After 40 years of teaching fourth graders, Tony Legando
has figured out a thing or two about getting those youngsters excited and motivated.
The long-time Huron High School football coach has turned his experience into a book of leadership fables for children and is partnering with area individuals, businesses and organizations to provide his Fables for Young Leaders: The First Step
, and its companion workbook, Journal for Young Leaders: The Second Step
, to area fourth-grade classes at no cost to the students or the school.
“My thought was to take the stories that I had written for my first book (To Lead a Good Life
), the ones that transition into nice little leadership fables,” Legando says. “I wrote the first book for high school kids to grown-ups, but thought, ‘What about these little guys?’ I spent most of my time with them, not football players, so it seemed like a natural transition for me to still feel like I’m making a difference.”
Tony Legando's latest book focuses on fables for elementary-aged students.
Legando spent 35 years teaching fourth graders in the Huron school system before he retired. He has been working with the same age part-time in the Sandusky Central Catholic system for the last five years.
“I think when you spend 35-to-40 years of your professional career as a teacher in a classroom with 10-year-olds, you get a real good feel for what they enjoy, what’s good for them, what will keep them within the curriculum,” he says. “I geared these fables as much as I could to leadership because that’s kind of my thing.”
Legando compiled a 211-99 record in his 28-year head-coaching career at Huron, an accomplishment that landed him in both the Ohio High School Football Coaches Association and Huron High School Athletic Halls of Fame. Once he no longer patrolled the sidelines, he turned his attention to public speaking on leadership, and to a leadership column that appears regularly in the Sandusky Register.
He and his wife Sandy have partnered with area veterans groups, service organizations, businesses, and some individuals to provide the books to fourth-grade classes in 13 schools already.
approached Sandy and me and said they would like each fourth grader in the Huron and Edison school systems to have one of the fable books,” he says. “So, that’s what we did. We invited them to the class when we presented the books to the students so we could introduce the people who helped provide the book.
“Generally, I will give a 5-10 minute talk to the students about the books and introduce the group that partnered with us,” Legando continues. “I notice that those who are partnering with us, they love it. And to give a kid a book; some kids don’t have any books at home, but these are theirs.”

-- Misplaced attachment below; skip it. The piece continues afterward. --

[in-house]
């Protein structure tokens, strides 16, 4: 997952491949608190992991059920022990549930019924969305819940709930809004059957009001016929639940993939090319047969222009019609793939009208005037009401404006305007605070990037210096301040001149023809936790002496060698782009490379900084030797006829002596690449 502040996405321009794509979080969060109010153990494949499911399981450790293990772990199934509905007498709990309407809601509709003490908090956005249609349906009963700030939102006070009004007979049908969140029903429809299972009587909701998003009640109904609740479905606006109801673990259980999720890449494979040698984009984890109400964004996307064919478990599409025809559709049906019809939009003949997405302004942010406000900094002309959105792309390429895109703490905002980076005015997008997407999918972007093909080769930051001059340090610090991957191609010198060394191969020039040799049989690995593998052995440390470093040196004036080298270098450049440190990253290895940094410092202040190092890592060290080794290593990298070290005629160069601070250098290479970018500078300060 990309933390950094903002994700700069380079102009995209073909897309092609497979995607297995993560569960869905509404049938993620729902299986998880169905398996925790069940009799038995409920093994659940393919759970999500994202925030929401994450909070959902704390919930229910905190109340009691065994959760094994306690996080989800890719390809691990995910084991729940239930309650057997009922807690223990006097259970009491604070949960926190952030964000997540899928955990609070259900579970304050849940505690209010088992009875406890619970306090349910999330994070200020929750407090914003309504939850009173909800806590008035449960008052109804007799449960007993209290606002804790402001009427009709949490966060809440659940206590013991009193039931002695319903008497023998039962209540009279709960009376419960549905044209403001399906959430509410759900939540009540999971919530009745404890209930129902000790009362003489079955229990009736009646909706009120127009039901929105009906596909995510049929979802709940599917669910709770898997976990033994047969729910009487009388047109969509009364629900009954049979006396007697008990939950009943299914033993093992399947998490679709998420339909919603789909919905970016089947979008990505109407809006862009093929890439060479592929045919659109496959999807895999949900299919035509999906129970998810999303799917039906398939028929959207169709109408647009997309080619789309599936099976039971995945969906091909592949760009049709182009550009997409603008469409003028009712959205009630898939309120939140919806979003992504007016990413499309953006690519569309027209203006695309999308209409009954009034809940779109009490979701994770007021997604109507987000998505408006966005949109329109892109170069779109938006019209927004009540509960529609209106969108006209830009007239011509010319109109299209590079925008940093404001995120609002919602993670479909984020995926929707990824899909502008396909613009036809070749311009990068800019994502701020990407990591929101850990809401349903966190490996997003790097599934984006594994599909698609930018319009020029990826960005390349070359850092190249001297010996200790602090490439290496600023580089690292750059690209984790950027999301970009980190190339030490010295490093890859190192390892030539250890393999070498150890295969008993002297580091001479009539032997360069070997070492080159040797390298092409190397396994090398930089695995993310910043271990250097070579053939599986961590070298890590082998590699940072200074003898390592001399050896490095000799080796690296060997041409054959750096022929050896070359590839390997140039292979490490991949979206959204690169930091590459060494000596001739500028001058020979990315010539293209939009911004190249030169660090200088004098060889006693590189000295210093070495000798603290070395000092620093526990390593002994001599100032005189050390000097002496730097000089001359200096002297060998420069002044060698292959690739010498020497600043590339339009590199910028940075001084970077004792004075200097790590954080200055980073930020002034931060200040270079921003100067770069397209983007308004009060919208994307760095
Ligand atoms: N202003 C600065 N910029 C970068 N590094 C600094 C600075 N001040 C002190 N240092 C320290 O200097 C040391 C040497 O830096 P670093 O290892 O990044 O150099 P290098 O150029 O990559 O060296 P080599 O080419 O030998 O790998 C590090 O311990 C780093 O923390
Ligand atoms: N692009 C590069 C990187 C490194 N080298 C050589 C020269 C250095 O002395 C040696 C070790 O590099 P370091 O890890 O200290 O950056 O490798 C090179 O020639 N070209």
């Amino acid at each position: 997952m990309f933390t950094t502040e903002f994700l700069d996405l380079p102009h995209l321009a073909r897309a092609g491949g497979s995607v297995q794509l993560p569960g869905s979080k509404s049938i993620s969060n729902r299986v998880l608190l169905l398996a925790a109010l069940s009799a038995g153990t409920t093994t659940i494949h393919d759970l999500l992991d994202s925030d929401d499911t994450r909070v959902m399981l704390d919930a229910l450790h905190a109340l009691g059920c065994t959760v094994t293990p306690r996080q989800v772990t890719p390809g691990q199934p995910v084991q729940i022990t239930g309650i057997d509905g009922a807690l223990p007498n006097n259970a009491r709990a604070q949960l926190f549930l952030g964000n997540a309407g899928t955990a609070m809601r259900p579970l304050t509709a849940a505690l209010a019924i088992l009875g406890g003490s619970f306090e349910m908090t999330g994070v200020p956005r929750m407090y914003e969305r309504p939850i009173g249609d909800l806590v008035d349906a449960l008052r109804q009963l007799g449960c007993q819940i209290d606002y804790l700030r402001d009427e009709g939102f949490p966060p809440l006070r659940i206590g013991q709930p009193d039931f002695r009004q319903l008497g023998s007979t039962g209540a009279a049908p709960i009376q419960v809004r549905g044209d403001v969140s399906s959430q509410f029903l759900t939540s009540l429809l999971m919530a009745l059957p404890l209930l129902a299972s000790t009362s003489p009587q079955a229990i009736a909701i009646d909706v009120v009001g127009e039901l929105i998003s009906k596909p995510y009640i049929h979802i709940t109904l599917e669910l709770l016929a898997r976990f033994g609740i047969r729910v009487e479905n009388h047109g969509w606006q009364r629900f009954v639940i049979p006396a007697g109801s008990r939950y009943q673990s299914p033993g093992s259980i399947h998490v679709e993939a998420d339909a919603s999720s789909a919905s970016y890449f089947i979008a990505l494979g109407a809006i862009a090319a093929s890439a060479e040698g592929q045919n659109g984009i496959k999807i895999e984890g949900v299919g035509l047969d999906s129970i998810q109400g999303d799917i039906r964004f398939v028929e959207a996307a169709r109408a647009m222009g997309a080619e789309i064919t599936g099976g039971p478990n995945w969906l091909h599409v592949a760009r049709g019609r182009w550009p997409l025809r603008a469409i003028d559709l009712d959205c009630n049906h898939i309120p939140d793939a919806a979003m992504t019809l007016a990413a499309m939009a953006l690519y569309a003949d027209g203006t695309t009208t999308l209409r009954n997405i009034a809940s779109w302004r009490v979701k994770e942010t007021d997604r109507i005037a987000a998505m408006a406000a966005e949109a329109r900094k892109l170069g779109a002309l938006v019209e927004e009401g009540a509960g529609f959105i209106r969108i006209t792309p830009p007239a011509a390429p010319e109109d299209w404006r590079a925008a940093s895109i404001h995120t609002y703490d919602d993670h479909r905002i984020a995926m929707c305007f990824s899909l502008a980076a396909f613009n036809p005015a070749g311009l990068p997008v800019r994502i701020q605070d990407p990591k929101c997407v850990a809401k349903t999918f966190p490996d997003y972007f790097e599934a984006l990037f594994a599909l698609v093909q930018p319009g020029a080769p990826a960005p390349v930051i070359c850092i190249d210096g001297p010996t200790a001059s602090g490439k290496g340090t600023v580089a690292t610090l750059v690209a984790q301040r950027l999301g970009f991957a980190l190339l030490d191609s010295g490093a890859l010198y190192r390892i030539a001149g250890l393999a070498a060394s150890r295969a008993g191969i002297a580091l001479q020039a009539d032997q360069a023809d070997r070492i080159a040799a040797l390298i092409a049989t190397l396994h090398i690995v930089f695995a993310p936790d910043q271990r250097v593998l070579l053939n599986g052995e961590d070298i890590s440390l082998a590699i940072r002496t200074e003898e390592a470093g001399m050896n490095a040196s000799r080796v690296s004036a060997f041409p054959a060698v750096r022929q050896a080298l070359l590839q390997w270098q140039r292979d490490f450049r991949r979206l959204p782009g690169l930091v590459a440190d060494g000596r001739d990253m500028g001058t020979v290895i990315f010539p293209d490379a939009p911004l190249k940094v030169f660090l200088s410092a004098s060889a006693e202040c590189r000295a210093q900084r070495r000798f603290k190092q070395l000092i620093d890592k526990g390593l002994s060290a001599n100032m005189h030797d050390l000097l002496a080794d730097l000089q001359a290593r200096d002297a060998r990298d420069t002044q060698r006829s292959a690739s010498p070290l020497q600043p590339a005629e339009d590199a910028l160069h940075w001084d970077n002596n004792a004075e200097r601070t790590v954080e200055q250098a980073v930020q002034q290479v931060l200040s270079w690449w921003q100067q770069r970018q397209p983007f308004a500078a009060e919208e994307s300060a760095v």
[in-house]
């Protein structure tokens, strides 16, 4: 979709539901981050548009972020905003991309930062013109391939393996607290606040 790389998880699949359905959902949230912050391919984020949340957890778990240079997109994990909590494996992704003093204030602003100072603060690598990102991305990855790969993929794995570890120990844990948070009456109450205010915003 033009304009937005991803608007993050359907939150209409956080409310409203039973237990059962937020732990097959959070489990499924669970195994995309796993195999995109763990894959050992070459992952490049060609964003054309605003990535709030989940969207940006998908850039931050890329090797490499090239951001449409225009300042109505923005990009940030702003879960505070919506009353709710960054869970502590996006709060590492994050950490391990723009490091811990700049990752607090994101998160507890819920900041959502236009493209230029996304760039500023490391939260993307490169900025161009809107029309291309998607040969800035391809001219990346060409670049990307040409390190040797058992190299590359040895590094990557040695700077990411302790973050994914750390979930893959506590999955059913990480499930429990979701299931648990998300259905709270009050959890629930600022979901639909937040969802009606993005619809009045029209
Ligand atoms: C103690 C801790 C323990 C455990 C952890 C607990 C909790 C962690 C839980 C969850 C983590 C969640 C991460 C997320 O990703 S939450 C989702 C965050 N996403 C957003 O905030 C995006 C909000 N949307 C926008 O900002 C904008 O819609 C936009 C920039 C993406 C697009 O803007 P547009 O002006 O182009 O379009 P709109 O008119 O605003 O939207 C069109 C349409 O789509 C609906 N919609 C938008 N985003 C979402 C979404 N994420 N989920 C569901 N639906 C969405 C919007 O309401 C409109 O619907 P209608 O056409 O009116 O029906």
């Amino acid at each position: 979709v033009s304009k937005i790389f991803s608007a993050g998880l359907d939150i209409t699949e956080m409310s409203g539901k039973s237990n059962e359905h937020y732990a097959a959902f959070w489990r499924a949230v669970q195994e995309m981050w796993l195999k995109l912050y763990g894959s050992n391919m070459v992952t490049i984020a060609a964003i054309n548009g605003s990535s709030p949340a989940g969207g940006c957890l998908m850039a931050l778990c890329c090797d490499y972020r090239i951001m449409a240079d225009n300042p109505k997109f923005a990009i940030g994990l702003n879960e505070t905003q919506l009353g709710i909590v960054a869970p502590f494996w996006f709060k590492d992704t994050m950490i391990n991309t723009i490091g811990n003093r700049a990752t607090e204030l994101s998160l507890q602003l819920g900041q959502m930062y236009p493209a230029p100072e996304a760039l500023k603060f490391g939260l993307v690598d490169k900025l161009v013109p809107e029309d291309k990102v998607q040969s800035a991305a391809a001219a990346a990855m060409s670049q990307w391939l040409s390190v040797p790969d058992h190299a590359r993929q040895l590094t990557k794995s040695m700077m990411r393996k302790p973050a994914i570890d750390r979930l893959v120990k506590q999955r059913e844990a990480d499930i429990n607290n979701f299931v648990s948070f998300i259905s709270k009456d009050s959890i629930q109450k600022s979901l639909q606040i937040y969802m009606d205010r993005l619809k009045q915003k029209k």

Legando found ways to take his leadership stories from his first book and turn them into fables that feature a variety of critters, furry and otherwise, as characters. The journal corresponds with each fable and gives students the opportunity to express their thoughts about the lessons of the short stories.
Teachers are able to use the books any way they choose, but the goal is to give students the opportunity to express themselves in a journal that is neither graded or used as homework.
“I was able to pilot the fables with my St. Mary students,” Legando explains. “I would have the fables just sitting on their desk when they came into class. They are two-three minute reads, and while the kids were waiting for class to start, they would read them. Then, I would talk to them about the fable—what they thought, what rings a bell, what doesn’t, what they understand, what they didn’t.”
Legando published To Lead of Good Life
in 2020. He then began work on Fables for Young Leaders
shortly after, bringing in Huron artist Darcy Berardi to do the illustrations.
“It’s not easy to find an illustrator, someone who will put that much time and effort into the drawings,” Legando says. “If you look at her illustrations, they are brilliant. They are colorful and she was wise enough not to tell the whole story with the pictures because you want kids to use their own imagination. They all know what a duck looks like, what a frog looks like, so she gave them just a bit of the story so they can run with it and use their own imagination from there.”
Parents can purchase the book on Amazon or go to Legando’s website
. Groups, businesses, or individuals interested in helping get the books into their local fourth-grade classes can email Legando at [email protected]
“Our goal is that we like providing the service, these leadership books, and it’s just been fun,” he said. “To see the kids get their own books, that’s pretty cool. It’s fun to watch.”